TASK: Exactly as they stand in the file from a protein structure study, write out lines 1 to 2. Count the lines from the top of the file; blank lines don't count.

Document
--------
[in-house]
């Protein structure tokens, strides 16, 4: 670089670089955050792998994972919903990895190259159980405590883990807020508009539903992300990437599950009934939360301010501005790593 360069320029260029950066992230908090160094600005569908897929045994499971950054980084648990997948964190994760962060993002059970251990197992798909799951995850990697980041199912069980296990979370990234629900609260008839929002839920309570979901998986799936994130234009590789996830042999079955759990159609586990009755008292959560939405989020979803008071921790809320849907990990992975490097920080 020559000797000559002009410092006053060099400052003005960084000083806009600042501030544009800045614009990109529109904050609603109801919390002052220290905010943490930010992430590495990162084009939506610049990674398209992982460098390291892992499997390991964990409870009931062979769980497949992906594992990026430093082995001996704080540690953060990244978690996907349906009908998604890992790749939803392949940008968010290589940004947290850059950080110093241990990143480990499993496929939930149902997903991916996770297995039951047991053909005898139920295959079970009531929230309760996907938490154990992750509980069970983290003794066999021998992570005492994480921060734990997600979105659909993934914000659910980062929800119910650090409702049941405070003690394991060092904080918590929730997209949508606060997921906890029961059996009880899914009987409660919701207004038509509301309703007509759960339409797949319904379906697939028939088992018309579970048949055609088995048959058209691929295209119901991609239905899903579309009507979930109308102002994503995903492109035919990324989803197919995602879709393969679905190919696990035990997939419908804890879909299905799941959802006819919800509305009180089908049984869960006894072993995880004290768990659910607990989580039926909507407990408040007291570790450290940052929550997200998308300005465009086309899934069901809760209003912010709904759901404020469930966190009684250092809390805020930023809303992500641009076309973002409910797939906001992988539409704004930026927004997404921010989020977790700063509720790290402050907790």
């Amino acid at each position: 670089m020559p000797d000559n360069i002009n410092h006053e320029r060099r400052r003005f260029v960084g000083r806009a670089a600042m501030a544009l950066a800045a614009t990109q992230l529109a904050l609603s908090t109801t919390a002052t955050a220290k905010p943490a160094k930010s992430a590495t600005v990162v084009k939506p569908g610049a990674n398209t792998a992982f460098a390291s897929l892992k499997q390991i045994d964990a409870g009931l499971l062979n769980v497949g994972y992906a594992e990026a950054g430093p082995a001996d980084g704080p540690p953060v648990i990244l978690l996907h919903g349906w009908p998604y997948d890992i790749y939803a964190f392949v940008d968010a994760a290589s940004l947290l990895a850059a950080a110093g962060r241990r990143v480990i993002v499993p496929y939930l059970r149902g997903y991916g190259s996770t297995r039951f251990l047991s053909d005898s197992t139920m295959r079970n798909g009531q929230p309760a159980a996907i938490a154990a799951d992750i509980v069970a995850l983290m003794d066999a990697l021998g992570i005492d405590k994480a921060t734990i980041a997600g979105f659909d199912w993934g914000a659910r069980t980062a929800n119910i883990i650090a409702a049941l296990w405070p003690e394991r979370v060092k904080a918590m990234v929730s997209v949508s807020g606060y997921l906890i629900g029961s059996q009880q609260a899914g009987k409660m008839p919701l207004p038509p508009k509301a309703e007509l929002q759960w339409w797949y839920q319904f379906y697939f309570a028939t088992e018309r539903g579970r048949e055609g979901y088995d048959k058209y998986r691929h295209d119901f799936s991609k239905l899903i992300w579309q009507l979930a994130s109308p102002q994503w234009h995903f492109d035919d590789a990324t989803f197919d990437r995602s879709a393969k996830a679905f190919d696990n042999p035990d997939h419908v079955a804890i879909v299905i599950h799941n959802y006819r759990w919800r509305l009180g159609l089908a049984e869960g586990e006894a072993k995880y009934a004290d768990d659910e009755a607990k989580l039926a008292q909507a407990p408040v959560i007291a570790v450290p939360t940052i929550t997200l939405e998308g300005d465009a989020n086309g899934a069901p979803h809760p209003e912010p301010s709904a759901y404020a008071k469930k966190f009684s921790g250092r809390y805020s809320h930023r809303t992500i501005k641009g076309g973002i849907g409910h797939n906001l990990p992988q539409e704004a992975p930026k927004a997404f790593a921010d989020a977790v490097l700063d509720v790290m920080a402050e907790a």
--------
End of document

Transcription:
[in-house]
């Protein structure tokens, strides 16, 4: 670089670089955050792998994972919903990895190259159980405590883990807020508009539903992300990437599950009934939360301010501005790593 360069320029260029950066992230908090160094600005569908897929045994499971950054980084648990997948964190994760962060993002059970251990197992798909799951995850990697980041199912069980296990979370990234629900609260008839929002839920309570979901998986799936994130234009590789996830042999079955759990159609586990009755008292959560939405989020979803008071921790809320849907990990992975490097920080 020559000797000559002009410092006053060099400052003005960084000083806009600042501030544009800045614009990109529109904050609603109801919390002052220290905010943490930010992430590495990162084009939506610049990674398209992982460098390291892992499997390991964990409870009931062979769980497949992906594992990026430093082995001996704080540690953060990244978690996907349906009908998604890992790749939803392949940008968010290589940004947290850059950080110093241990990143480990499993496929939930149902997903991916996770297995039951047991053909005898139920295959079970009531929230309760996907938490154990992750509980069970983290003794066999021998992570005492994480921060734990997600979105659909993934914000659910980062929800119910650090409702049941405070003690394991060092904080918590929730997209949508606060997921906890029961059996009880899914009987409660919701207004038509509301309703007509759960339409797949319904379906697939028939088992018309579970048949055609088995048959058209691929295209119901991609239905899903579309009507979930109308102002994503995903492109035919990324989803197919995602879709393969679905190919696990035990997939419908804890879909299905799941959802006819919800509305009180089908049984869960006894072993995880004290768990659910607990989580039926909507407990408040007291570790450290940052929550997200998308300005465009086309899934069901809760209003912010709904759901404020469930966190009684250092809390805020930023809303992500641009076309973002409910797939906001992988539409704004930026927004997404921010989020977790700063509720790290402050907790």